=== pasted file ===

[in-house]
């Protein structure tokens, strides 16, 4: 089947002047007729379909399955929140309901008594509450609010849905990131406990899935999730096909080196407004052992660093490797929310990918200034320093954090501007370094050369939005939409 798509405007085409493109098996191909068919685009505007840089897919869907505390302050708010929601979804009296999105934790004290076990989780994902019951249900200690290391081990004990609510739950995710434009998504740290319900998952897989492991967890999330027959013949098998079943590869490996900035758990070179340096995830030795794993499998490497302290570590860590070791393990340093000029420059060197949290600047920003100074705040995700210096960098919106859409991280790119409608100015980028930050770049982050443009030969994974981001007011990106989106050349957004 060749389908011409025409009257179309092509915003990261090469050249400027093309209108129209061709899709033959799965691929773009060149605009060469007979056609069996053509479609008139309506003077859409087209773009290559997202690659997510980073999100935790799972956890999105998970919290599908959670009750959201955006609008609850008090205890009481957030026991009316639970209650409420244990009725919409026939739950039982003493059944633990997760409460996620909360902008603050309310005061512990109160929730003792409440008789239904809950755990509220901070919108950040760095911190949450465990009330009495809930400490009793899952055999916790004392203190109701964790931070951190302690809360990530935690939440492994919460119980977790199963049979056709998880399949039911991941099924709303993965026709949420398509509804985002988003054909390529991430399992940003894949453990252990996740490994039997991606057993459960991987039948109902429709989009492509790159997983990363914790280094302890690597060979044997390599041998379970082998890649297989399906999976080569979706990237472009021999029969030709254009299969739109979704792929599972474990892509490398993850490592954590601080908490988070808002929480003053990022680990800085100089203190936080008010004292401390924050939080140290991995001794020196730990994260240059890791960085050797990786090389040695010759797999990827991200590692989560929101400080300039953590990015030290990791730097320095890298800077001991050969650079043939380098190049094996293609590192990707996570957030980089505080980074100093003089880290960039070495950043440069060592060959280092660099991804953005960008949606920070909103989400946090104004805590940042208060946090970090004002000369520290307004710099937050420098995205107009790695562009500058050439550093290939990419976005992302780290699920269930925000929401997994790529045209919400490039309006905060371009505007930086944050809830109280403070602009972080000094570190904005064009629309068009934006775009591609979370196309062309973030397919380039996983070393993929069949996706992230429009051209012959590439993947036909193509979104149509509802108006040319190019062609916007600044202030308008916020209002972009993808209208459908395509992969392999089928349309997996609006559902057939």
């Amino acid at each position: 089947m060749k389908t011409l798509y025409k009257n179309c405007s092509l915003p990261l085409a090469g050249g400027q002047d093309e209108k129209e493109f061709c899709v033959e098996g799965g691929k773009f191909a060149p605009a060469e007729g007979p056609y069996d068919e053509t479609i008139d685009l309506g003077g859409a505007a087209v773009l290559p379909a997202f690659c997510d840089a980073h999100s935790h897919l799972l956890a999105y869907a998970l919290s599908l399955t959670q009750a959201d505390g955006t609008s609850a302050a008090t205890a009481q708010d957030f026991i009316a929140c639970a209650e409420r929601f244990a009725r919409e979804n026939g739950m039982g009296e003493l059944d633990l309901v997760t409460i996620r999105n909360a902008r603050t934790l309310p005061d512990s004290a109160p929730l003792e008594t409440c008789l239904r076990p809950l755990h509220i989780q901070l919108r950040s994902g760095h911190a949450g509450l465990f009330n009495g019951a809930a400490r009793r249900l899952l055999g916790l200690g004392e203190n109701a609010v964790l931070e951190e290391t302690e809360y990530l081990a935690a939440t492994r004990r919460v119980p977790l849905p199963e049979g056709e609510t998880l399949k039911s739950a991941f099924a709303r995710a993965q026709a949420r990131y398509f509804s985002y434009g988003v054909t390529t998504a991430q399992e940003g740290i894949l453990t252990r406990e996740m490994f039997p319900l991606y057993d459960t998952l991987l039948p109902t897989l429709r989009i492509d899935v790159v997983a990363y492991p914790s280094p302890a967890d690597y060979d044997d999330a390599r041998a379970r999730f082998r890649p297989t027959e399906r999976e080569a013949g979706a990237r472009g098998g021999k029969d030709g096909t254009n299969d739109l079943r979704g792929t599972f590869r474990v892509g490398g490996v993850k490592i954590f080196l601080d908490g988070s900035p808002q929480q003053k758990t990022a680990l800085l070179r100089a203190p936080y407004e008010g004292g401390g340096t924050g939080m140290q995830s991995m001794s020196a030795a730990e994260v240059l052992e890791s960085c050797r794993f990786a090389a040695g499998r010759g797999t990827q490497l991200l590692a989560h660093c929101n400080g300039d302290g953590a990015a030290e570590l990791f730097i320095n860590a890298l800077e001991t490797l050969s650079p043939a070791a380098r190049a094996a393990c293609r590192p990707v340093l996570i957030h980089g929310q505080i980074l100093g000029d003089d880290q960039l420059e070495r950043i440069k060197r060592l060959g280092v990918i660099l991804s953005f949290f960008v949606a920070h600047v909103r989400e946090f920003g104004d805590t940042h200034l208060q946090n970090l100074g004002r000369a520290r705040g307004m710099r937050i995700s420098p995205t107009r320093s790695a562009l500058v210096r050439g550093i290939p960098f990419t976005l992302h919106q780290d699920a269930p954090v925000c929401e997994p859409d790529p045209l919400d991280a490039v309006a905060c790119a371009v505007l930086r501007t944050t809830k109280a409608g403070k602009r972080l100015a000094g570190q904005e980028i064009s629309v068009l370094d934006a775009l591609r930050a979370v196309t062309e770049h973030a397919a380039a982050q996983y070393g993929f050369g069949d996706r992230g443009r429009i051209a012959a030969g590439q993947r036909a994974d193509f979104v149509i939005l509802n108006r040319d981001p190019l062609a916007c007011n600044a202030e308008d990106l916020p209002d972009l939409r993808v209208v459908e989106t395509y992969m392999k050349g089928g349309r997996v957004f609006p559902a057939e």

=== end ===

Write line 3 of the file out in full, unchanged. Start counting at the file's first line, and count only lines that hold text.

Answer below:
């Amino acid at each position: 089947m060749k389908t011409l798509y025409k009257n179309c405007s092509l915003p990261l085409a090469g050249g400027q002047d093309e209108k129209e493109f061709c899709v033959e098996g799965g691929k773009f191909a060149p605009a060469e007729g007979p056609y069996d068919e053509t479609i008139d685009l309506g003077g859409a505007a087209v773009l290559p379909a997202f690659c997510d840089a980073h999100s935790h897919l799972l956890a999105y869907a998970l919290s599908l399955t959670q009750a959201d505390g955006t609008s609850a302050a008090t205890a009481q708010d957030f026991i009316a929140c639970a209650e409420r929601f244990a009725r919409e979804n026939g739950m039982g009296e003493l059944d633990l309901v997760t409460i996620r999105n909360a902008r603050t934790l309310p005061d512990s004290a109160p929730l003792e008594t409440c008789l239904r076990p809950l755990h509220i989780q901070l919108r950040s994902g760095h911190a949450g509450l465990f009330n009495g019951a809930a400490r009793r249900l899952l055999g916790l200690g004392e203190n109701a609010v964790l931070e951190e290391t302690e809360y990530l081990a935690a939440t492994r004990r919460v119980p977790l849905p199963e049979g056709e609510t998880l399949k039911s739950a991941f099924a709303r995710a993965q026709a949420r990131y398509f509804s985002y434009g988003v054909t390529t998504a991430q399992e940003g740290i894949l453990t252990r406990e996740m490994f039997p319900l991606y057993d459960t998952l991987l039948p109902t897989l429709r989009i492509d899935v790159v997983a990363y492991p914790s280094p302890a967890d690597y060979d044997d999330a390599r041998a379970r999730f082998r890649p297989t027959e399906r999976e080569a013949g979706a990237r472009g098998g021999k029969d030709g096909t254009n299969d739109l079943r979704g792929t599972f590869r474990v892509g490398g490996v993850k490592i954590f080196l601080d908490g988070s900035p808002q929480q003053k758990t990022a680990l800085l070179r100089a203190p936080y407004e008010g004292g401390g340096t924050g939080m140290q995830s991995m001794s020196a030795a730990e994260v240059l052992e890791s960085c050797r794993f990786a090389a040695g499998r010759g797999t990827q490497l991200l590692a989560h660093c929101n400080g300039d302290g953590a990015a030290e570590l990791f730097i320095n860590a890298l800077e001991t490797l050969s650079p043939a070791a380098r190049a094996a393990c293609r590192p990707v340093l996570i957030h980089g929310q505080i980074l100093g000029d003089d880290q960039l420059e070495r950043i440069k060197r060592l060959g280092v990918i660099l991804s953005f949290f960008v949606a920070h600047v909103r989400e946090f920003g104004d805590t940042h200034l208060q946090n970090l100074g004002r000369a520290r705040g307004m710099r937050i995700s420098p995205t107009r320093s790695a562009l500058v210096r050439g550093i290939p960098f990419t976005l992302h919106q780290d699920a269930p954090v925000c929401e997994p859409d790529p045209l919400d991280a490039v309006a905060c790119a371009v505007l930086r501007t944050t809830k109280a409608g403070k602009r972080l100015a000094g570190q904005e980028i064009s629309v068009l370094d934006a775009l591609r930050a979370v196309t062309e770049h973030a397919a380039a982050q996983y070393g993929f050369g069949d996706r992230g443009r429009i051209a012959a030969g590439q993947r036909a994974d193509f979104v149509i939005l509802n108006r040319d981001p190019l062609a916007c007011n600044a202030e308008d990106l916020p209002d972009l939409r993808v209208v459908e989106t395509y992969m392999k050349g089928g349309r997996v957004f609006p559902a057939e």